St Agnes, Kennington Park

19 January 1997


[Sermon II on Baptism]


Last week we looked together at the Sacrament of Baptism.

We took as the headings of our chapters, so to speak, three sayings about baptism.

Firstly: Baptism is generally necessary to salvation

Secondly: God is not bound by his sacraments, but we are.

Thirdly: Baptism, together with the other sacraments, are "not only badges or tokens of Christian men's profession, but rather they are certain sure witnesses and effectual signs of grace.

This morning we shall take up that phrase "effectual signs of grace" and put it alongside another phrase from the Prayer Book. "Baptism" it says " is the outward and visible sign of an inward and spiritual grace".

So there are three words which stand out for comment: effectual, sign and grace.

When we say that something is "effectual" we mean that it has an effect.

It means the difference between something really happening and only appearing to happen.

For example the other day someone sent me a cheque for some money they owed me. I paid the cheque into the bank and really believed at the time that as a result of doing so I was so many pounds better off than before.

However, a couple of days later there arrived a letter from the Bank "cheque returned unpaid. Reason: no signature. Your account has been debited accordingly."

So that feeling of wellbeing that came with paying in the cheque was in fact a false feeling; and the reason for its falsity could be traced to the fact that someone had forgotten to sign the cheque.

Needless to say the person at fault was very apologetic when the mistake was pointed out to her and signed the cheque on the spot, whereupon the cheque went through and my feeling of being so many pounds better off were true feelings.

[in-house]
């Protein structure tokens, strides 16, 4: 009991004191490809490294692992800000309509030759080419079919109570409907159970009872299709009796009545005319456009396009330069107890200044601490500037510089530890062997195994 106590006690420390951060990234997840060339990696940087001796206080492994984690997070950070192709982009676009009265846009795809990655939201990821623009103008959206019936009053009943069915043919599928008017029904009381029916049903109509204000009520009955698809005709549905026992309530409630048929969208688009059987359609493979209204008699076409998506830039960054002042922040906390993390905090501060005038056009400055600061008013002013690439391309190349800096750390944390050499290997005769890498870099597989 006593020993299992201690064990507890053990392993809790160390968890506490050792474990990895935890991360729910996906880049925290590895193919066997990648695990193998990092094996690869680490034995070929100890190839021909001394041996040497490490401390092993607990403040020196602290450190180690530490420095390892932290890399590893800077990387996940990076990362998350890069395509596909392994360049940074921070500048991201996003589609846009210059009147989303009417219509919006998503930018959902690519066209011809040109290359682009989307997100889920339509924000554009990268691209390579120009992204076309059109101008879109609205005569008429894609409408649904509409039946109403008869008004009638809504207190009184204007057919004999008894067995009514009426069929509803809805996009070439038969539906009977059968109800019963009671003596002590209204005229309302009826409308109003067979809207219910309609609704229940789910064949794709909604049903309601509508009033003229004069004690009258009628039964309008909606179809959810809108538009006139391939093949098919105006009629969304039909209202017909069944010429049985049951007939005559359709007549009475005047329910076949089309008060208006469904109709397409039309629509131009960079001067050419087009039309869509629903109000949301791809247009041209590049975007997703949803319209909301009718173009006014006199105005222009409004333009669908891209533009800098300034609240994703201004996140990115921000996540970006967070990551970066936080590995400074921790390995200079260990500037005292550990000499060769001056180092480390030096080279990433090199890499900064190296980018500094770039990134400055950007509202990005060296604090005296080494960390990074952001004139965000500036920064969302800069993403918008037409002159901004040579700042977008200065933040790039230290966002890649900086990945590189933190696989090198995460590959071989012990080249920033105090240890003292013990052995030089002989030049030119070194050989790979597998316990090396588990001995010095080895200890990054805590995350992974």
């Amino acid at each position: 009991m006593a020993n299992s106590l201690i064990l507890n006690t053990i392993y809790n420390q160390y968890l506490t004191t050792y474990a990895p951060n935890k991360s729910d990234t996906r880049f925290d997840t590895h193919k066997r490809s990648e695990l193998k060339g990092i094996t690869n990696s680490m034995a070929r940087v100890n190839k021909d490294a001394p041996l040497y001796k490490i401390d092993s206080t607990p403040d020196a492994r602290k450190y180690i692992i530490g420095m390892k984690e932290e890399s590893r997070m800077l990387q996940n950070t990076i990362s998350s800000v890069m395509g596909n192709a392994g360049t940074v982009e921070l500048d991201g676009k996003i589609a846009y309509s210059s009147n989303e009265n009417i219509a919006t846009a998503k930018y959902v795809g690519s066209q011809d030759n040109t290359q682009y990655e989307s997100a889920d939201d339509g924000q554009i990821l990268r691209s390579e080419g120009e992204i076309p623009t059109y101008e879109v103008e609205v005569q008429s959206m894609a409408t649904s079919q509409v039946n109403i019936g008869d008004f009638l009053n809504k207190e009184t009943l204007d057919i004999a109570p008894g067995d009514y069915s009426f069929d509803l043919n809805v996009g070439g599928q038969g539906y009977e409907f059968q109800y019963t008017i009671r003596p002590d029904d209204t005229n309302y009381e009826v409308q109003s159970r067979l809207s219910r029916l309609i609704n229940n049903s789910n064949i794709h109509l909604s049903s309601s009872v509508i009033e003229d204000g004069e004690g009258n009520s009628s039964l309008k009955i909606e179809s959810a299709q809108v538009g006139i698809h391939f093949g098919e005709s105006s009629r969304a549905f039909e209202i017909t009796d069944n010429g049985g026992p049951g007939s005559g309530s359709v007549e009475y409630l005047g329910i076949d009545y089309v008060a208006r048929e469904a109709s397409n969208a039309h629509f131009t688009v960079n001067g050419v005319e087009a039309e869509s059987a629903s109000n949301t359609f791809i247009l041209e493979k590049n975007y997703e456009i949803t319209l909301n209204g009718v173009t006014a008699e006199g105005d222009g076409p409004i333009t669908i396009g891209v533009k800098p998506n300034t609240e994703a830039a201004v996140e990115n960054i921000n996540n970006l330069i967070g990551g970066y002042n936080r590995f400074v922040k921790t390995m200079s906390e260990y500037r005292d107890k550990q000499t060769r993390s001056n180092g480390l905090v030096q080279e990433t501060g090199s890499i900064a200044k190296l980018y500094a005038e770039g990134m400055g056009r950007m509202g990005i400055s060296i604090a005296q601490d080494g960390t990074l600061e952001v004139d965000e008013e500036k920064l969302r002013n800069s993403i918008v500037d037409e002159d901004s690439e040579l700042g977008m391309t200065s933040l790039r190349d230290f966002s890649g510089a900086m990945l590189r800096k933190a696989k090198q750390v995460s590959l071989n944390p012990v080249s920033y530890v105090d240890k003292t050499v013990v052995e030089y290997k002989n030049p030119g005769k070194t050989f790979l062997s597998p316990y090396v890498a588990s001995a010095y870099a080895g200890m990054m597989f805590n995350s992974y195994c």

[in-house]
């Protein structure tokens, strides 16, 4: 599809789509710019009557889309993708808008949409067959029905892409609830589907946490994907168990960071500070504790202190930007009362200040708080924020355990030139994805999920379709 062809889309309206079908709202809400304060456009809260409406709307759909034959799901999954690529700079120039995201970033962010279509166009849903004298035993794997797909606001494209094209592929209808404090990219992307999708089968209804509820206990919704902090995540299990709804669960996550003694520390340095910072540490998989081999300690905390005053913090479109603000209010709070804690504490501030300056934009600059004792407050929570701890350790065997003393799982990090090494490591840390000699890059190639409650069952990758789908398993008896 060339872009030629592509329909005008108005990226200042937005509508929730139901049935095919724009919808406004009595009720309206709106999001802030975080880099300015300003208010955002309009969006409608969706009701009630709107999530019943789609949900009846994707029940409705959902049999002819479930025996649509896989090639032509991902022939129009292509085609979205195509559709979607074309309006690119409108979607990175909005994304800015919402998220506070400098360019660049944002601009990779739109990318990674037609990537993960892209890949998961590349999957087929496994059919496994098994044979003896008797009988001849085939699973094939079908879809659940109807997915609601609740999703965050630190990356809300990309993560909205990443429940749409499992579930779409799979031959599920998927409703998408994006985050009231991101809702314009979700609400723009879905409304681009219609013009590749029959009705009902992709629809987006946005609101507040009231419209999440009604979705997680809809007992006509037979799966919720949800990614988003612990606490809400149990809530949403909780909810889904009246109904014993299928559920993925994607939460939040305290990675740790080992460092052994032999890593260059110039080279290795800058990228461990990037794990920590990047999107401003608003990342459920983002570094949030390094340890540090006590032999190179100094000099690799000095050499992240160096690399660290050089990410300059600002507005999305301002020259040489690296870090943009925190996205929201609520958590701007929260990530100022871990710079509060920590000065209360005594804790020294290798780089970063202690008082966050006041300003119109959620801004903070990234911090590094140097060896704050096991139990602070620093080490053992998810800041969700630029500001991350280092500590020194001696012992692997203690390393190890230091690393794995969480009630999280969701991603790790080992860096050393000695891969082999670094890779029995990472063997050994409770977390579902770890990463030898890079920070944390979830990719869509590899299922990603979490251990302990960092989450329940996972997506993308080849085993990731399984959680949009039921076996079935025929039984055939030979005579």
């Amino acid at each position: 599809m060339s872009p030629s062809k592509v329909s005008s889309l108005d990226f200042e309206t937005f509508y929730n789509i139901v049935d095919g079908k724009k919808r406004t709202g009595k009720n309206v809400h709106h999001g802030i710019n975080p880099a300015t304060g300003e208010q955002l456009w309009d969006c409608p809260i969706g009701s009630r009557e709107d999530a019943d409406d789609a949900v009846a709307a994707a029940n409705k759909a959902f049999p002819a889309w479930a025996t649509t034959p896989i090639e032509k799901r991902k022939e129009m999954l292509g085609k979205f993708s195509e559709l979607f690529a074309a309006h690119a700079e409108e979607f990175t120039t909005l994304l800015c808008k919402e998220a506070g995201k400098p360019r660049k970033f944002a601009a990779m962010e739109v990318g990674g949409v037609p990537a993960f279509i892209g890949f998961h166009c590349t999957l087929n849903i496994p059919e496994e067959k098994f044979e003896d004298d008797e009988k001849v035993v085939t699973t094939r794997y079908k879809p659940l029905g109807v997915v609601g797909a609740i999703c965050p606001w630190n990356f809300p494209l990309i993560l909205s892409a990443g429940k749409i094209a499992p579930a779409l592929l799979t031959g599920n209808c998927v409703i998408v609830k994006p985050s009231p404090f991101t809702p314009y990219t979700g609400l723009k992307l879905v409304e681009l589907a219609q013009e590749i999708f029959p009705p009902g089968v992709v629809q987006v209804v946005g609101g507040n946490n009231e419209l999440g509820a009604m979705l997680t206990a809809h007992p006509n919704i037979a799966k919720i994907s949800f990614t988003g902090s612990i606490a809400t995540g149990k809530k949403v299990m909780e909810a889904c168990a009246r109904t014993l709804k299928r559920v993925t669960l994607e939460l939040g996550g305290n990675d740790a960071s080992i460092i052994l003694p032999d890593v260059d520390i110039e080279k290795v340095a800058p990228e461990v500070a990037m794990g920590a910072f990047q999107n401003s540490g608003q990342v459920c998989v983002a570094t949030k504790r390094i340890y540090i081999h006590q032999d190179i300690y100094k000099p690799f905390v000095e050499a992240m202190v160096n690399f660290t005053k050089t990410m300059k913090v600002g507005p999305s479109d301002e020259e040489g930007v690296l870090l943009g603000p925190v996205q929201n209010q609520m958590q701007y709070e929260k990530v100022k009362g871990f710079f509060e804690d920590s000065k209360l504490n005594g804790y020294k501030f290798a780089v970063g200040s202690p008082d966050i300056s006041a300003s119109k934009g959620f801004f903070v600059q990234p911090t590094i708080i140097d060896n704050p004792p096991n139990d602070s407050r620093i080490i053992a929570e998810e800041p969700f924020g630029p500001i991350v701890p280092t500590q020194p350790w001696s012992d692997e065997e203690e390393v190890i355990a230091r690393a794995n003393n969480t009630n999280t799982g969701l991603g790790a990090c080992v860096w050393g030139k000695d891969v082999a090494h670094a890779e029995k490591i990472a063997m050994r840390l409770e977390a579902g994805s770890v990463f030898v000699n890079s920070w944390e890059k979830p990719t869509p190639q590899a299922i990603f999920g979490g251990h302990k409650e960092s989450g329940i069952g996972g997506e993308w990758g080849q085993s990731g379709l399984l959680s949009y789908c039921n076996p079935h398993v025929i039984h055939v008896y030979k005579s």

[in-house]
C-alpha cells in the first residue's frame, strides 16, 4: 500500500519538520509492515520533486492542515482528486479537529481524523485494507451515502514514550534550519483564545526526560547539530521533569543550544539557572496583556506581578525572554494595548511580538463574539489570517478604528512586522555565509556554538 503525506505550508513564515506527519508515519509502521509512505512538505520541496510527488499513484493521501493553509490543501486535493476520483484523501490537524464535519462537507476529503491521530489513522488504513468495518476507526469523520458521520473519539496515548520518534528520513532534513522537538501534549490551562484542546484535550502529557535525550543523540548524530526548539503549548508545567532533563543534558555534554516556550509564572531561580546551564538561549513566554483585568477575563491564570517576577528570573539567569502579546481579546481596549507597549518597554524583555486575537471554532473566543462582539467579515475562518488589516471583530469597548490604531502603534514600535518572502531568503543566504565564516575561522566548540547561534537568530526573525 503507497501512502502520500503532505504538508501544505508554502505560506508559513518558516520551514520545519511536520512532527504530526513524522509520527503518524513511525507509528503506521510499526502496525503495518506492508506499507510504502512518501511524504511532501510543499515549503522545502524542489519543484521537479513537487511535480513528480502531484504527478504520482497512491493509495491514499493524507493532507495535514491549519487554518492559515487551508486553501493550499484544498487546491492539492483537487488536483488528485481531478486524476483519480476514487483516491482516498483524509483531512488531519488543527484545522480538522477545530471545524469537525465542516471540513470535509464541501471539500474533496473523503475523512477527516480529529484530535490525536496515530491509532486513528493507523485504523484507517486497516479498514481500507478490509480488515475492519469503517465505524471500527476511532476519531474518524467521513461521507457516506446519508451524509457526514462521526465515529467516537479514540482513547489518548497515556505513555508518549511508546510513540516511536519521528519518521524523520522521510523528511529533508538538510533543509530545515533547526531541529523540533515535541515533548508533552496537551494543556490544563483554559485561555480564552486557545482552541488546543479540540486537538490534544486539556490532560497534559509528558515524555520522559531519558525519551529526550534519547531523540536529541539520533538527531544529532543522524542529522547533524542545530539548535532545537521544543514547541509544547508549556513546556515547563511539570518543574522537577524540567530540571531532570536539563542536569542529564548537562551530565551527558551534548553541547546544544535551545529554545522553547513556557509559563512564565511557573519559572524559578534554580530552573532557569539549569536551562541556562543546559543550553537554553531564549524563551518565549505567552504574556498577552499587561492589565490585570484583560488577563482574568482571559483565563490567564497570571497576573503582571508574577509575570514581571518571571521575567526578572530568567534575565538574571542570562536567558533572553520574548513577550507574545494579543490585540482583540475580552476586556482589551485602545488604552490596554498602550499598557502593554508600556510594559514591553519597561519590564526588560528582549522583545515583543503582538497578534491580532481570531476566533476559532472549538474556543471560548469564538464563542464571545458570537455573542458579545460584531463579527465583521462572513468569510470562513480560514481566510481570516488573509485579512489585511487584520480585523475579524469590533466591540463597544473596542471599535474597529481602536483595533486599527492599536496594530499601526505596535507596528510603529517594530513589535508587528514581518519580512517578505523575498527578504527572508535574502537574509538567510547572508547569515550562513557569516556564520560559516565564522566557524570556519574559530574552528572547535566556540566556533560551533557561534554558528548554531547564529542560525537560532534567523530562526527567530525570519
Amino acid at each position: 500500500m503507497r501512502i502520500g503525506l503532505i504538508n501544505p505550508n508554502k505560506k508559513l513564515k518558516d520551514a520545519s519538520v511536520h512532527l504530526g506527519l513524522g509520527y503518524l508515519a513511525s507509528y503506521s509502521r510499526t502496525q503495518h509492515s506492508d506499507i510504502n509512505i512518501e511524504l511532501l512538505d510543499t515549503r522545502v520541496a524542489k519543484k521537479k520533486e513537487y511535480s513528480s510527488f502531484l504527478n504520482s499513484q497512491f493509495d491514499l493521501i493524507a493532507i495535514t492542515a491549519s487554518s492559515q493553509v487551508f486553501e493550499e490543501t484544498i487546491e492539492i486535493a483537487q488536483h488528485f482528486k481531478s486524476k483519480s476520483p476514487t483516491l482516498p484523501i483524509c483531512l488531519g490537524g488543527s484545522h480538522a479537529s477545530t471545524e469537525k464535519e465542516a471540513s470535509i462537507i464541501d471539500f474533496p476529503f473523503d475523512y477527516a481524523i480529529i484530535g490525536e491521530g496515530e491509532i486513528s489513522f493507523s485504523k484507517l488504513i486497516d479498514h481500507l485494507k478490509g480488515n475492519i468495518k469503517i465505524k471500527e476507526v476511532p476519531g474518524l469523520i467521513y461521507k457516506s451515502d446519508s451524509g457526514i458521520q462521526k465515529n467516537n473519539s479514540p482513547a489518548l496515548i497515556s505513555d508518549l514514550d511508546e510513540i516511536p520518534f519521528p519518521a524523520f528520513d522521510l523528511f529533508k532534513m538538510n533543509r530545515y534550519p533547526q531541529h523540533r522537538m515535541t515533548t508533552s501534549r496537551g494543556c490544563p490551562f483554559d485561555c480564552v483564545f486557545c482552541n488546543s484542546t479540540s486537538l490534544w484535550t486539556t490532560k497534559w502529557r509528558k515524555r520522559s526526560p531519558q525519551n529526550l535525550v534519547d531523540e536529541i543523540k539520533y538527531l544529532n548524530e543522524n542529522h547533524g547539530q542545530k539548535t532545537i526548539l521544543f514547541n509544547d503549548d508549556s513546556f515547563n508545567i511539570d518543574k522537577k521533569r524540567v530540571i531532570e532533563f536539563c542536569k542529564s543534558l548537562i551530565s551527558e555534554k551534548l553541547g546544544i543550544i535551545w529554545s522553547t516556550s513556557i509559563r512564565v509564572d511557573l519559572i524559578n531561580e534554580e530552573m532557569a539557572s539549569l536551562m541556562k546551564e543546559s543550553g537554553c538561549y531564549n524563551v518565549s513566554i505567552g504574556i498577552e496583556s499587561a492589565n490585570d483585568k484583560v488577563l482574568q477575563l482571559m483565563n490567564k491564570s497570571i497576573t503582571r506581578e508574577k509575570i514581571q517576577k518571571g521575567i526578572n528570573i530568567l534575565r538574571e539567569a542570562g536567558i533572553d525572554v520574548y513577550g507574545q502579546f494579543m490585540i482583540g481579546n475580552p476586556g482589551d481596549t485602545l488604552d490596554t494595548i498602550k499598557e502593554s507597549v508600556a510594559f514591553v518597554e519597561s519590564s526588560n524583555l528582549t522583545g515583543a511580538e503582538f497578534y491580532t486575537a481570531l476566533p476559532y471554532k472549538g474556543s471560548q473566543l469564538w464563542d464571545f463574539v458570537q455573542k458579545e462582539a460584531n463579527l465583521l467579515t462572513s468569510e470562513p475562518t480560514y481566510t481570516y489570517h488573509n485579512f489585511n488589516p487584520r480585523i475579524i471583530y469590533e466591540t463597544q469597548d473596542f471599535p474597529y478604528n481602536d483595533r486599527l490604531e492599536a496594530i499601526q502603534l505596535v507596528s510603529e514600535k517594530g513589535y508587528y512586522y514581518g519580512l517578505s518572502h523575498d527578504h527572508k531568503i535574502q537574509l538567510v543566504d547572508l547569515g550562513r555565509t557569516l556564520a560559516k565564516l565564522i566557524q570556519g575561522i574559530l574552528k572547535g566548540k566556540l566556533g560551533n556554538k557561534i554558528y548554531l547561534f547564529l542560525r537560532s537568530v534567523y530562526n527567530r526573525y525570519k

But just notice what made the difference. One cheque had been signed and the other hadn't. the unsigned cheque was worthless - ineffectual; the signed cheque was both effectual and valuable!.

Now God's sacraments only have value because, so to speak, he signs them or authorizes them; and because they have value they are effectual, that is to say they have a real effect upon the person who receives them.

So what effect does baptism have on the person who is batpized.

Well, back we go once again to the Prayer Book. It tells us that in baptism a person is made a member of Christ, the child of God and an inheritor of the Kingdom of Heaven.

To understand what these three images mean we must switch from the world of banks and cheques to the world of living plants and animals. One can take all sorts of examples, vines, sheep, families, but the one which covers most aspects of it is the human body and its owner.

That's an advantage because we've got a number of human bodies here today and you happen to be inside one of them. If we took the vine as our model then the odds are there would be someone in the congregation who didn't know what a vine is. But talk to people about the human body and most people will know what you're referring to.

Every bit of the human body is called a member of that body. A finger or a toe or a heart or a kidney are all members of your body.

Two very important things follow. One is that each member of a body can only keep alive by remaining firmly attached to the body; secondly the health, and indeed the very life of that body depends upon the health of its individual members.